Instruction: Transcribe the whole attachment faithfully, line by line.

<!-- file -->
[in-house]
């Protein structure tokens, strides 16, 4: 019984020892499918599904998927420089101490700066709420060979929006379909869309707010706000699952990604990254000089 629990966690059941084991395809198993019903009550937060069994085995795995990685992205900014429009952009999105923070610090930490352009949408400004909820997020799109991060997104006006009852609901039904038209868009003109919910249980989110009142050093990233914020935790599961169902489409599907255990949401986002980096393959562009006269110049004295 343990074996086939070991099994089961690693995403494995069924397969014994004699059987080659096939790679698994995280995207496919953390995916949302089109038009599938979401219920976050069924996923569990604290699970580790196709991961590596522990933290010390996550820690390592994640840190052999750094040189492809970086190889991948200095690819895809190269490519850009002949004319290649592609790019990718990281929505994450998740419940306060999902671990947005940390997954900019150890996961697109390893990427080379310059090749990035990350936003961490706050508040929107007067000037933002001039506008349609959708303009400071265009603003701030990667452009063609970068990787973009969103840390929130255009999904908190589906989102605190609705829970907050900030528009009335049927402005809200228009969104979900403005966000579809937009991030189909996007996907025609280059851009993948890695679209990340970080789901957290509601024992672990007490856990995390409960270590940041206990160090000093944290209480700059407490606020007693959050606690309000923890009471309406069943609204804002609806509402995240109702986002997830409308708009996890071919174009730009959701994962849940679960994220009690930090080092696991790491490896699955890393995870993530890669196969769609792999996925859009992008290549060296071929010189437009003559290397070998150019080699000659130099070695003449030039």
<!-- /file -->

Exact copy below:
[in-house]
């Protein structure tokens, strides 16, 4: 019984020892499918599904998927420089101490700066709420060979929006379909869309707010706000699952990604990254000089 629990966690059941084991395809198993019903009550937060069994085995795995990685992205900014429009952009999105923070610090930490352009949408400004909820997020799109991060997104006006009852609901039904038209868009003109919910249980989110009142050093990233914020935790599961169902489409599907255990949401986002980096393959562009006269110049004295 343990074996086939070991099994089961690693995403494995069924397969014994004699059987080659096939790679698994995280995207496919953390995916949302089109038009599938979401219920976050069924996923569990604290699970580790196709991961590596522990933290010390996550820690390592994640840190052999750094040189492809970086190889991948200095690819895809190269490519850009002949004319290649592609790019990718990281929505994450998740419940306060999902671990947005940390997954900019150890996961697109390893990427080379310059090749990035990350936003961490706050508040929107007067000037933002001039506008349609959708303009400071265009603003701030990667452009063609970068990787973009969103840390929130255009999904908190589906989102605190609705829970907050900030528009009335049927402005809200228009969104979900403005966000579809937009991030189909996007996907025609280059851009993948890695679209990340970080789901957290509601024992672990007490856990995390409960270590940041206990160090000093944290209480700059407490606020007693959050606690309000923890009471309406069943609204804002609806509402995240109702986002997830409308708009996890071919174009730009959701994962849940679960994220009690930090080092696991790491490896699955890393995870993530890669196969769609792999996925859009992008290549060296071929010189437009003559290397070998150019080699000659130099070695003449030039």